Samsung leans heavily on foldables to help reclaim market leadership

The news: Now that Xiaomi has surpassed Samsung as the No. 1 smartphone vendor, its competitors are under pressure to reclaim the crown. Samsung’s response came yesterday, at its pre-recorded Unpacked event, where it announced a previously leaked product roadmap and revealed its future direction.

As expected, it’s focused on its foldable flagship products, as well as it's smartwatch and wearable lines. The latter products are a timely move from Samsung, considering its rival Apple’s unprecedented growth in this segment.

Products unveiled at Unpacked include:

  • The Galaxy Z Fold 3 5G, which starts at $1,799.99, now has a more functional cover screen which allows regular smartphone use when the phone is closed. Unfolding the Galaxy Fold 3 5G reveals a 7.6-inch tablet-like display with an under-the-screen camera that disappears when not in use. The Z Fold now also takes SPen digital pen input, carried over from Samsung’s discontinued Note line. Samsung said the new fold is 80% more durable than its predecessor, and is now also water-resistant.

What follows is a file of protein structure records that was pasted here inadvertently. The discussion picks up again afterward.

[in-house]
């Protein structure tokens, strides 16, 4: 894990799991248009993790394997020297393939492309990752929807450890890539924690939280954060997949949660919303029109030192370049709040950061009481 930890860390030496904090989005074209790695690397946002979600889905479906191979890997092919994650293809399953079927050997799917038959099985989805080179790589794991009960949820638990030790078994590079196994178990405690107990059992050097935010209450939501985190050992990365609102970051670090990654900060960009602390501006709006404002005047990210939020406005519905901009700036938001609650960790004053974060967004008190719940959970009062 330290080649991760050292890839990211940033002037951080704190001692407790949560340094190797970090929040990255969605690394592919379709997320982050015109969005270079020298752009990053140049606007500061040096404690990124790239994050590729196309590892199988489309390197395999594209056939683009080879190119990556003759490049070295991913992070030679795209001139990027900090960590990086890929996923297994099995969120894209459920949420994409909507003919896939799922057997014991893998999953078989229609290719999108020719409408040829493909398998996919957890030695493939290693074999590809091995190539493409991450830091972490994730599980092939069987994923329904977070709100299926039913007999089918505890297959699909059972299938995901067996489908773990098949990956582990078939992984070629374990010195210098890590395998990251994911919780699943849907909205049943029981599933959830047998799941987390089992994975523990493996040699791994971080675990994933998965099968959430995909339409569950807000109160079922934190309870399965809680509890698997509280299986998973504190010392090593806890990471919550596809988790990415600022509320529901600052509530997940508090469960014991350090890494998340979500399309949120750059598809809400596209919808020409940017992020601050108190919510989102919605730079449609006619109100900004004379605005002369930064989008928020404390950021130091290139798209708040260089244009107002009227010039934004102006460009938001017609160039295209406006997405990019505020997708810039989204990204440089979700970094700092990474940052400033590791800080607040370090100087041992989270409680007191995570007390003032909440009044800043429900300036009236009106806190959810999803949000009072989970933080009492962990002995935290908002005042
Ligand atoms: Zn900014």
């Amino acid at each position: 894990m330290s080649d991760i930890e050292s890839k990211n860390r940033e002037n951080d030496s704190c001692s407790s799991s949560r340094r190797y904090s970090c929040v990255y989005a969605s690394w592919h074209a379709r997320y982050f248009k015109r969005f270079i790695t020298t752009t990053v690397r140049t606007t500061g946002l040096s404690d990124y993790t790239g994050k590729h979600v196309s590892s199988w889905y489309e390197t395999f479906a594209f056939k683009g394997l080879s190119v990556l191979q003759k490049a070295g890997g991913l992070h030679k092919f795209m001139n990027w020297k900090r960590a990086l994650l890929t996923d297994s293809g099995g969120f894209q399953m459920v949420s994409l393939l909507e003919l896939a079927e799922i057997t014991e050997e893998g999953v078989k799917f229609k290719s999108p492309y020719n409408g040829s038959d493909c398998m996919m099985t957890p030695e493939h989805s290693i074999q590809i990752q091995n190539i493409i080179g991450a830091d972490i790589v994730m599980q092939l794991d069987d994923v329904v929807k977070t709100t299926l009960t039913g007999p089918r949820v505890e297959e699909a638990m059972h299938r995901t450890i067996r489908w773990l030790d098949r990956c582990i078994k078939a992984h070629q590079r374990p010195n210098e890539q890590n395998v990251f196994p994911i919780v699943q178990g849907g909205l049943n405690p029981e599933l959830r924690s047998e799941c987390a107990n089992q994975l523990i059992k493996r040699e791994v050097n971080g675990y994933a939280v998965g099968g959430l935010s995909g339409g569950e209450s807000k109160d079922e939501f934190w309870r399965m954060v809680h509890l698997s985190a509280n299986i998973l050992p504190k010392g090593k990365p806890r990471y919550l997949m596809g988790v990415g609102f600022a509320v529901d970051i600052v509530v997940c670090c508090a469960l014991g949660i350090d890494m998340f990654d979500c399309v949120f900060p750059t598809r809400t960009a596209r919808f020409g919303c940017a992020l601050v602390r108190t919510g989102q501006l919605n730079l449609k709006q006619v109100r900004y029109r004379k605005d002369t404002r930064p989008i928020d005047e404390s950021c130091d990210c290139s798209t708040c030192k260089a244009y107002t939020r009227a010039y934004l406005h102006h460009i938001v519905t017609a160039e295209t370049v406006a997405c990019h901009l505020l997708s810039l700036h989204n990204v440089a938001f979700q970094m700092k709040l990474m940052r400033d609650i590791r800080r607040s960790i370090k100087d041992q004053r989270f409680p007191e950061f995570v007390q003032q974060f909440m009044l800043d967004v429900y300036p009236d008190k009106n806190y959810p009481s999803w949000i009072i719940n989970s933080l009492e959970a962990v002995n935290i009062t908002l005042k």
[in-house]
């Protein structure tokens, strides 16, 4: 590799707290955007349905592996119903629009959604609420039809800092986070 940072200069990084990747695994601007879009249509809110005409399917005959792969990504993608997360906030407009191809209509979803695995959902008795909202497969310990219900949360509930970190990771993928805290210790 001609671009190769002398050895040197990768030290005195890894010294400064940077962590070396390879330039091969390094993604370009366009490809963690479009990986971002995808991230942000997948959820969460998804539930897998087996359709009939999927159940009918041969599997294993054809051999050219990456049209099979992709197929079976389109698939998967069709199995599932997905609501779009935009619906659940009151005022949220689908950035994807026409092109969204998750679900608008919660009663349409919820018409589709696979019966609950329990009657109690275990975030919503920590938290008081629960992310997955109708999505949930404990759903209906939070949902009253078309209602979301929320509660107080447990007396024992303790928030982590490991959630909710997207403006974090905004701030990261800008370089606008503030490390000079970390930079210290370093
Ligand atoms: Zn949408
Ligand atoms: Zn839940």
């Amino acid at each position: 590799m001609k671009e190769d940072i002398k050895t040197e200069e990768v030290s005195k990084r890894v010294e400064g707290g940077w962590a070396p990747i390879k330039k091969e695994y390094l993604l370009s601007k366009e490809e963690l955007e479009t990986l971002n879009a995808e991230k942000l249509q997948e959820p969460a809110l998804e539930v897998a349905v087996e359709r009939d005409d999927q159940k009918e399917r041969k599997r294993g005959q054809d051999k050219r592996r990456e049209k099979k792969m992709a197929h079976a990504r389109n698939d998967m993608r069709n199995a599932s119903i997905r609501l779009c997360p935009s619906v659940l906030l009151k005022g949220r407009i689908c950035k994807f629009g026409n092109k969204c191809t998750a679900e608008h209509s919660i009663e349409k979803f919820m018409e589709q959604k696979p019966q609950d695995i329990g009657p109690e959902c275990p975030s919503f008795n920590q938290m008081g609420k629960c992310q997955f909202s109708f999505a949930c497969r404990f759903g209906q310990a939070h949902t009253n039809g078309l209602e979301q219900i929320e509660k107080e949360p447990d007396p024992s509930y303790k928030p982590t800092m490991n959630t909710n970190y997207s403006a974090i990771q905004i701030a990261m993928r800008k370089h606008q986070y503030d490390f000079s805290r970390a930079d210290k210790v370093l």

• The Galaxy Z Flip 3 5G, which starts at $999.99, is Samsung’s smaller flip-style smartphone, featuring a redesigned cover screen on the exterior. The foldable flips up to reveal a 6.7-inch touchscreen. While more affordable than the larger Fold 3 5G, the Galaxy Z Flip 3 5G is being marketed as a fashion phone, which might limit broader appeal.
  • The Galaxy Watch 4 Series, which starts at $249.99, is the first Android-powered Wear OS smartwatch created in tandem with Google. Samsung is focusing on unique health experiences for its wearable—including a feature that registers blood oxygen levels and uses connected smartphones to track breathing and snoring while sleeping. Samsung also unveiled new noise-canceling headphones.

Why it's worth watching: Samsung is the only manufacturer with multiple generations of foldable smartphones in the market, and it will likely persist to push these new form factors.

While Samsung has ostensibly solved folding devices’ issues with fragility and durability, the products are still too expensive to appeal to most consumers. But if, despite their high price, the foldables segment does take off as predicted, Samsung will be the industry leader.

What if it doesn’t work? Samsung’s heavy bet on the premium smartphone market—an area that is reaching saturation in various markets—could cost it more ground to competitors.

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